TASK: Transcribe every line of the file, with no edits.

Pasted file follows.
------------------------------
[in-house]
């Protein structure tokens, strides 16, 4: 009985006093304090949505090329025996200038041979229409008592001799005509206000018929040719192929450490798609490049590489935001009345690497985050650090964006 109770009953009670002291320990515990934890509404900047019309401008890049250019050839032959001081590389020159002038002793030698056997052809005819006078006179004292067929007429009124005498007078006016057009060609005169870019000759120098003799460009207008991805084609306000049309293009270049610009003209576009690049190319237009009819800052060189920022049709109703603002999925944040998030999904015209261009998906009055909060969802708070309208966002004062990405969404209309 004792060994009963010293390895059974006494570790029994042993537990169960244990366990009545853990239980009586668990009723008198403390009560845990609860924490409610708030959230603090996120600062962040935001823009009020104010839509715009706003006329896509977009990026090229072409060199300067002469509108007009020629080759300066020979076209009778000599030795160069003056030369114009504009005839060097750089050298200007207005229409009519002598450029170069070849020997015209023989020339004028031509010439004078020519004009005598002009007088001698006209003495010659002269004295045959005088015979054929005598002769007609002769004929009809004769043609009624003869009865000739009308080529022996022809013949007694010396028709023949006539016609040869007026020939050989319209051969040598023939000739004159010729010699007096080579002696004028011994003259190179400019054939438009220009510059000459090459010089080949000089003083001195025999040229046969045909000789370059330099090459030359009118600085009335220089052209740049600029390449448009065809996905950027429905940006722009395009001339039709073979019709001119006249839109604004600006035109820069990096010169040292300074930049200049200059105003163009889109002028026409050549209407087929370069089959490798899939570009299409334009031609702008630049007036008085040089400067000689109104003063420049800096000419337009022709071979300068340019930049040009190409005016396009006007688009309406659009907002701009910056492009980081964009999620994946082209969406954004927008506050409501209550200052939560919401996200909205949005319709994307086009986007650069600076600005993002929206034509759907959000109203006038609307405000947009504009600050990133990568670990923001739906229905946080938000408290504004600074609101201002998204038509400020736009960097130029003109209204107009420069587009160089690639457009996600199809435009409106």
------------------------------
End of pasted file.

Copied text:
[in-house]
């Protein structure tokens, strides 16, 4: 009985006093304090949505090329025996200038041979229409008592001799005509206000018929040719192929450490798609490049590489935001009345690497985050650090964006 109770009953009670002291320990515990934890509404900047019309401008890049250019050839032959001081590389020159002038002793030698056997052809005819006078006179004292067929007429009124005498007078006016057009060609005169870019000759120098003799460009207008991805084609306000049309293009270049610009003209576009690049190319237009009819800052060189920022049709109703603002999925944040998030999904015209261009998906009055909060969802708070309208966002004062990405969404209309 004792060994009963010293390895059974006494570790029994042993537990169960244990366990009545853990239980009586668990009723008198403390009560845990609860924490409610708030959230603090996120600062962040935001823009009020104010839509715009706003006329896509977009990026090229072409060199300067002469509108007009020629080759300066020979076209009778000599030795160069003056030369114009504009005839060097750089050298200007207005229409009519002598450029170069070849020997015209023989020339004028031509010439004078020519004009005598002009007088001698006209003495010659002269004295045959005088015979054929005598002769007609002769004929009809004769043609009624003869009865000739009308080529022996022809013949007694010396028709023949006539016609040869007026020939050989319209051969040598023939000739004159010729010699007096080579002696004028011994003259190179400019054939438009220009510059000459090459010089080949000089003083001195025999040229046969045909000789370059330099090459030359009118600085009335220089052209740049600029390449448009065809996905950027429905940006722009395009001339039709073979019709001119006249839109604004600006035109820069990096010169040292300074930049200049200059105003163009889109002028026409050549209407087929370069089959490798899939570009299409334009031609702008630049007036008085040089400067000689109104003063420049800096000419337009022709071979300068340019930049040009190409005016396009006007688009309406659009907002701009910056492009980081964009999620994946082209969406954004927008506050409501209550200052939560919401996200909205949005319709994307086009986007650069600076600005993002929206034509759907959000109203006038609307405000947009504009600050990133990568670990923001739906229905946080938000408290504004600074609101201002998204038509400020736009960097130029003109209204107009420069587009160089690639457009996600199809435009409106």